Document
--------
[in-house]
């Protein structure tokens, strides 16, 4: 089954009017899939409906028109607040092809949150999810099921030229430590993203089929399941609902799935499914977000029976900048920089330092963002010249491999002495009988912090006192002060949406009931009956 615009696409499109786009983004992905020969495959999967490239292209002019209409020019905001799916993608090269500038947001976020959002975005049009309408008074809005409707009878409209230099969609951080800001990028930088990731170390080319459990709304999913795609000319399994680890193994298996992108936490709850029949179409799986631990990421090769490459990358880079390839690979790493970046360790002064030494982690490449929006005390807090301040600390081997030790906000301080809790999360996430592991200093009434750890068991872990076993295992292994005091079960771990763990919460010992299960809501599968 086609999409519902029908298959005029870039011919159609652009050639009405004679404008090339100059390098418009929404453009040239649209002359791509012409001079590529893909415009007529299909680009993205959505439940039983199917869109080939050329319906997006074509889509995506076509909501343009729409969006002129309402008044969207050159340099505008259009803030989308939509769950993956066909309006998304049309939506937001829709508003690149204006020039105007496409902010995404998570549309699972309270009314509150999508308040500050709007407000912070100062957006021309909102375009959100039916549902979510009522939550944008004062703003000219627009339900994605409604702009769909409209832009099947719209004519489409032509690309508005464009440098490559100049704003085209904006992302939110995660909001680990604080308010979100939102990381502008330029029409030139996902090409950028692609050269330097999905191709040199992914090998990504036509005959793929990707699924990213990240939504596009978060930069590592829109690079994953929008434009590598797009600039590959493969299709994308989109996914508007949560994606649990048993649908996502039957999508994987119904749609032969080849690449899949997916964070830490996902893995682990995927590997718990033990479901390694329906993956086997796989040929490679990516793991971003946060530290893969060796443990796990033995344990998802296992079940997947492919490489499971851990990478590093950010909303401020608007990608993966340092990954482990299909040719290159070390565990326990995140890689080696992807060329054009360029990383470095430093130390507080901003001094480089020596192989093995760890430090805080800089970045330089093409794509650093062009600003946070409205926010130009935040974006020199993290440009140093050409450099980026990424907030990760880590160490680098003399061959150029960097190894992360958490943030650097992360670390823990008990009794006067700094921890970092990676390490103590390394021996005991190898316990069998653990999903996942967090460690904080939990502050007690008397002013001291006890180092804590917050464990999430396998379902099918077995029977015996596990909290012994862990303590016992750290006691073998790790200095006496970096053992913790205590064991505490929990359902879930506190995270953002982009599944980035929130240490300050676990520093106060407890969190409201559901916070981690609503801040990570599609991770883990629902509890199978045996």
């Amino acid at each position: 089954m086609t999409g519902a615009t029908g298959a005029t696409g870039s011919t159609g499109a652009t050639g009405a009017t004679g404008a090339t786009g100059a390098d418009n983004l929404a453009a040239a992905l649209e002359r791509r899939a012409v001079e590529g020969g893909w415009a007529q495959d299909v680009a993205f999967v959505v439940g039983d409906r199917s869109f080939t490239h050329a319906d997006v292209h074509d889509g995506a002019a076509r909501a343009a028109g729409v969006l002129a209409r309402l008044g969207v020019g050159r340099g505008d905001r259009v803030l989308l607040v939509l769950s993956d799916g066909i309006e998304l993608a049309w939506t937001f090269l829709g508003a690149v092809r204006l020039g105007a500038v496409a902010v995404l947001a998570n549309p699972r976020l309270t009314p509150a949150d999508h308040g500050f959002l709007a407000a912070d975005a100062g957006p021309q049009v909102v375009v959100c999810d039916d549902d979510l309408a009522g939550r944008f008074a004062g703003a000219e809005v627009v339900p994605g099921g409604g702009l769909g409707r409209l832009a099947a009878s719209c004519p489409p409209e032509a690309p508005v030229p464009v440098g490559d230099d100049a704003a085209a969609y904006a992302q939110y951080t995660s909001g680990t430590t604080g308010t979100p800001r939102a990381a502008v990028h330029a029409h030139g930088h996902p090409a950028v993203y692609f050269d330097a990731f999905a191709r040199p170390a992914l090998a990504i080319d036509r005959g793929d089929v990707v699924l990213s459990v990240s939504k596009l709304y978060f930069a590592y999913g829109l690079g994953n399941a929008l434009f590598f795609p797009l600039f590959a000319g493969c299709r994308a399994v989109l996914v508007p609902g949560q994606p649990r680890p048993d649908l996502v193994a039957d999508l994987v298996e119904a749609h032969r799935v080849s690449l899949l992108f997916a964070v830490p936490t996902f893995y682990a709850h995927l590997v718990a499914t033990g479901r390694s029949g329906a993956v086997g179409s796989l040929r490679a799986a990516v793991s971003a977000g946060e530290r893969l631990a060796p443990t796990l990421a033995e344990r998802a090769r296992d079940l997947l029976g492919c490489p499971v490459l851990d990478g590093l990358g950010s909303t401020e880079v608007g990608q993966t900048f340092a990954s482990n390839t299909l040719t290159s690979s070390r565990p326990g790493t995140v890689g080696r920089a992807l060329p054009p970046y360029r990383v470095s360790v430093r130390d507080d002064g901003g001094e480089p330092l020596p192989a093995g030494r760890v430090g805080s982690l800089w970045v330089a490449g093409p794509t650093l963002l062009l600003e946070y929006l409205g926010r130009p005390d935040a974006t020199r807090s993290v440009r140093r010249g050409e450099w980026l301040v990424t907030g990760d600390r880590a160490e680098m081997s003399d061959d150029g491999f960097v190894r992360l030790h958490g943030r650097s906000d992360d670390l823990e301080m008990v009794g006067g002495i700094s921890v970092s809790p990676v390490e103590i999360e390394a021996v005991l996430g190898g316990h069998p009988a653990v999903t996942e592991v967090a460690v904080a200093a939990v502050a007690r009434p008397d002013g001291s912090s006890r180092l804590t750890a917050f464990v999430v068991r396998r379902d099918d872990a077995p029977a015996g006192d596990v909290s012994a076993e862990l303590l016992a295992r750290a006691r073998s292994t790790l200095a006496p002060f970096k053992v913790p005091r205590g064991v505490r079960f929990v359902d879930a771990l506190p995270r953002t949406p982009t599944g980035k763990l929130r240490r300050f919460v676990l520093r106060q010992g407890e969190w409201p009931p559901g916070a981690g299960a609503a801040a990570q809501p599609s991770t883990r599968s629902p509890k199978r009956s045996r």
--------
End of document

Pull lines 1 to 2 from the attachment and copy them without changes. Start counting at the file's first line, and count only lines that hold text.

[in-house]
């Protein structure tokens, strides 16, 4: 089954009017899939409906028109607040092809949150999810099921030229430590993203089929399941609902799935499914977000029976900048920089330092963002010249491999002495009988912090006192002060949406009931009956 615009696409499109786009983004992905020969495959999967490239292209002019209409020019905001799916993608090269500038947001976020959002975005049009309408008074809005409707009878409209230099969609951080800001990028930088990731170390080319459990709304999913795609000319399994680890193994298996992108936490709850029949179409799986631990990421090769490459990358880079390839690979790493970046360790002064030494982690490449929006005390807090301040600390081997030790906000301080809790999360996430592991200093009434750890068991872990076993295992292994005091079960771990763990919460010992299960809501599968 086609999409519902029908298959005029870039011919159609652009050639009405004679404008090339100059390098418009929404453009040239649209002359791509012409001079590529893909415009007529299909680009993205959505439940039983199917869109080939050329319906997006074509889509995506076509909501343009729409969006002129309402008044969207050159340099505008259009803030989308939509769950993956066909309006998304049309939506937001829709508003690149204006020039105007496409902010995404998570549309699972309270009314509150999508308040500050709007407000912070100062957006021309909102375009959100039916549902979510009522939550944008004062703003000219627009339900994605409604702009769909409209832009099947719209004519489409032509690309508005464009440098490559100049704003085209904006992302939110995660909001680990604080308010979100939102990381502008330029029409030139996902090409950028692609050269330097999905191709040199992914090998990504036509005959793929990707699924990213990240939504596009978060930069590592829109690079994953929008434009590598797009600039590959493969299709994308989109996914508007949560994606649990048993649908996502039957999508994987119904749609032969080849690449899949997916964070830490996902893995682990995927590997718990033990479901390694329906993956086997796989040929490679990516793991971003946060530290893969060796443990796990033995344990998802296992079940997947492919490489499971851990990478590093950010909303401020608007990608993966340092990954482990299909040719290159070390565990326990995140890689080696992807060329054009360029990383470095430093130390507080901003001094480089020596192989093995760890430090805080800089970045330089093409794509650093062009600003946070409205926010130009935040974006020199993290440009140093050409450099980026990424907030990760880590160490680098003399061959150029960097190894992360958490943030650097992360670390823990008990009794006067700094921890970092990676390490103590390394021996005991190898316990069998653990999903996942967090460690904080939990502050007690008397002013001291006890180092804590917050464990999430396998379902099918077995029977015996596990909290012994862990303590016992750290006691073998790790200095006496970096053992913790205590064991505490929990359902879930506190995270953002982009599944980035929130240490300050676990520093106060407890969190409201559901916070981690609503801040990570599609991770883990629902509890199978045996």